Shall we start from the beginning?

                    The book opens with the pacific journal of a Mr. Adam Ewing, documenting his homeward bound journey from the Australias. He is a rather uptight chap, given to disparaging accounts of the seamen, but good at heart for all his bluster. The device, however, is one that has come to the literary fore rather too recently to be used again as an opener in any book wanting to be seen as original. Anyone who has read The English Passengers by Matthew Kneale (and I do recommend it) will not be able to help comparing the two - the journal style, the attempt at representing the lilt of dialogues and accents that might be found aboard a colonial ship in sound and the patterns they make on the page - I very nearly gave up just a few pages in because I felt it was a poor imitation, but luckily it ends after just forty pages, and the whole thing becomes very much more readable. Ewing's account is left half way through - indeed half way through a sentence - with the reader aware that he is misguided in his friendship with Dr. Goose.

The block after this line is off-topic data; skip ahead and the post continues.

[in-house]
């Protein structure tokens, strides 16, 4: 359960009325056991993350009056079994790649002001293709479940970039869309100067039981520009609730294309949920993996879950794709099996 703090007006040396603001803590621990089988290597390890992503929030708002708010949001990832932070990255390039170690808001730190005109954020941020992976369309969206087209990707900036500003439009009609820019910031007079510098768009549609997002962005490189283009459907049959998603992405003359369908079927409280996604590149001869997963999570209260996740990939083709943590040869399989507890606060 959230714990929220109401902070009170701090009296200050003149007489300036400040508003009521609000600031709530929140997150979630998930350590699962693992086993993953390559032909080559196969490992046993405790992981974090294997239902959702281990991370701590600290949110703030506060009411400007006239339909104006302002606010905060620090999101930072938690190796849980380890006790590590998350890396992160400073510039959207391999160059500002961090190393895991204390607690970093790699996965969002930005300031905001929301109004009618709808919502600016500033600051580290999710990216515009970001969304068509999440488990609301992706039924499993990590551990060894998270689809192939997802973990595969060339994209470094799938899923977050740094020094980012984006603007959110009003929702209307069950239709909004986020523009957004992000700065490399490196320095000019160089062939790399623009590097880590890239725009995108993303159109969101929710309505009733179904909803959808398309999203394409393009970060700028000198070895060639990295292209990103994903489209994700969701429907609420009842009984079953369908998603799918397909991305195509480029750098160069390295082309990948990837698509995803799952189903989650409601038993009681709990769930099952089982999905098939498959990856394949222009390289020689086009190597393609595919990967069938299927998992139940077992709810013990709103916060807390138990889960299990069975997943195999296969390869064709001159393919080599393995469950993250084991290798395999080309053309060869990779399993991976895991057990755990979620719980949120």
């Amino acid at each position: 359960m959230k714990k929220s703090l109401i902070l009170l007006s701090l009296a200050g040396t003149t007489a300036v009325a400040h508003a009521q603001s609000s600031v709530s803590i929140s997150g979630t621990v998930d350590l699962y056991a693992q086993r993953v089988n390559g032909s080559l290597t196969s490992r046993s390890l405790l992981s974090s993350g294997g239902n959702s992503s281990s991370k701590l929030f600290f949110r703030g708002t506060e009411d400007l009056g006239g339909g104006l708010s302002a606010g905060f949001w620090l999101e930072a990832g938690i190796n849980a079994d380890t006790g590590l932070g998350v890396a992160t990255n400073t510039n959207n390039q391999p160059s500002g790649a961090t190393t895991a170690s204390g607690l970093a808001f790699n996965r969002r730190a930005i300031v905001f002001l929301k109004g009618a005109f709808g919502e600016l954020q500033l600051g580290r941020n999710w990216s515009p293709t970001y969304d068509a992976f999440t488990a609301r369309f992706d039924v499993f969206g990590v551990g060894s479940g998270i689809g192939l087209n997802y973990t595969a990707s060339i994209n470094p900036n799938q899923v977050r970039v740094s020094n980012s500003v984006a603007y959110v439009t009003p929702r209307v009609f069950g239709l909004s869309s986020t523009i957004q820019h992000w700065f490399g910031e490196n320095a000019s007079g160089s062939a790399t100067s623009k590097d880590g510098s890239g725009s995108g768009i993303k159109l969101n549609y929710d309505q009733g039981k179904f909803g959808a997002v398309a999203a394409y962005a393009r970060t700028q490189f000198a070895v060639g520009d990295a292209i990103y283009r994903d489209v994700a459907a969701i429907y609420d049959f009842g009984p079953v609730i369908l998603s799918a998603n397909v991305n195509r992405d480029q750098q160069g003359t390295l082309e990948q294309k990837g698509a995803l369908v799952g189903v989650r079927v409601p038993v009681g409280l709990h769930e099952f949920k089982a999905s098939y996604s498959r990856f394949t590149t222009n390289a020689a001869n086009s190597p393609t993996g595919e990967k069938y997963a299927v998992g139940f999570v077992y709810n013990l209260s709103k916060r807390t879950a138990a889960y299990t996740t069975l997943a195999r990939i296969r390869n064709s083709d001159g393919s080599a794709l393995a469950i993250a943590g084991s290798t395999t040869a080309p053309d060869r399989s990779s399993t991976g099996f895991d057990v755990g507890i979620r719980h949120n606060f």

Next comes a delightful and completely unexpected account of Robert Frobisher - disinherited English rogue and would-be composer in Belgium between the wars. This tale is altogether more readable - and the character more likeable. We read a series of letters from Frobisher to his lover, Rufus Sixsmith. The letters are witty and sparkle with tales of the characters in the house he has established himself in. The link seems non-existent, until Frobisher gets engrossed in reading a copy of the journal we have just been privy to. The letters then end just as abruptly as Ewing's diary, and we are transported into the life of Luisa Rey. Who bumps into Dr. Sixsmith. And also has a predilection for Frobisher's music - although she has never heard of him.